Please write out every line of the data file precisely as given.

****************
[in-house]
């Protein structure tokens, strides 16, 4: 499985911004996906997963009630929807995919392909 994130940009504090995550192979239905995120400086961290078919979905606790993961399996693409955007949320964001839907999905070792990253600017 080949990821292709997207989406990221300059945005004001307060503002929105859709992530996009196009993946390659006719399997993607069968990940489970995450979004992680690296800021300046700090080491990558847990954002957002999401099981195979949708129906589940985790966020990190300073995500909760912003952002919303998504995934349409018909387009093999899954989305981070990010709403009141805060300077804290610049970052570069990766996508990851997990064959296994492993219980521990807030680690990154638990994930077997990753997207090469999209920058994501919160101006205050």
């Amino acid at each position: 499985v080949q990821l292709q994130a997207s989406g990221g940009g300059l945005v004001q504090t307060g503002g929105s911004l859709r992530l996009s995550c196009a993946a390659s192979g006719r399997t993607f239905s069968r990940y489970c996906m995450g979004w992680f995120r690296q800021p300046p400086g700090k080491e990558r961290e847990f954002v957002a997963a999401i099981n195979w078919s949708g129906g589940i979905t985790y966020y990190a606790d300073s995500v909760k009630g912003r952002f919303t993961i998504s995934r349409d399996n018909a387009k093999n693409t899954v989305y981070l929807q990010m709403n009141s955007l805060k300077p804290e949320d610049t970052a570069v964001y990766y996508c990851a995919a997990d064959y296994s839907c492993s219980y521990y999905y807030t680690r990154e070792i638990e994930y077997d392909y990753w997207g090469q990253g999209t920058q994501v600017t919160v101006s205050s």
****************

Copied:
[in-house]
């Protein structure tokens, strides 16, 4: 499985911004996906997963009630929807995919392909 994130940009504090995550192979239905995120400086961290078919979905606790993961399996693409955007949320964001839907999905070792990253600017 080949990821292709997207989406990221300059945005004001307060503002929105859709992530996009196009993946390659006719399997993607069968990940489970995450979004992680690296800021300046700090080491990558847990954002957002999401099981195979949708129906589940985790966020990190300073995500909760912003952002919303998504995934349409018909387009093999899954989305981070990010709403009141805060300077804290610049970052570069990766996508990851997990064959296994492993219980521990807030680690990154638990994930077997990753997207090469999209920058994501919160101006205050």
């Amino acid at each position: 499985v080949q990821l292709q994130a997207s989406g990221g940009g300059l945005v004001q504090t307060g503002g929105s911004l859709r992530l996009s995550c196009a993946a390659s192979g006719r399997t993607f239905s069968r990940y489970c996906m995450g979004w992680f995120r690296q800021p300046p400086g700090k080491e990558r961290e847990f954002v957002a997963a999401i099981n195979w078919s949708g129906g589940i979905t985790y966020y990190a606790d300073s995500v909760k009630g912003r952002f919303t993961i998504s995934r349409d399996n018909a387009k093999n693409t899954v989305y981070l929807q990010m709403n009141s955007l805060k300077p804290e949320d610049t970052a570069v964001y990766y996508c990851a995919a997990d064959y296994s839907c492993s219980y521990y999905y807030t680690r990154e070792i638990e994930y077997d392909y990753w997207g090469q990253g999209t920058q994501v600017t919160v101006s205050s």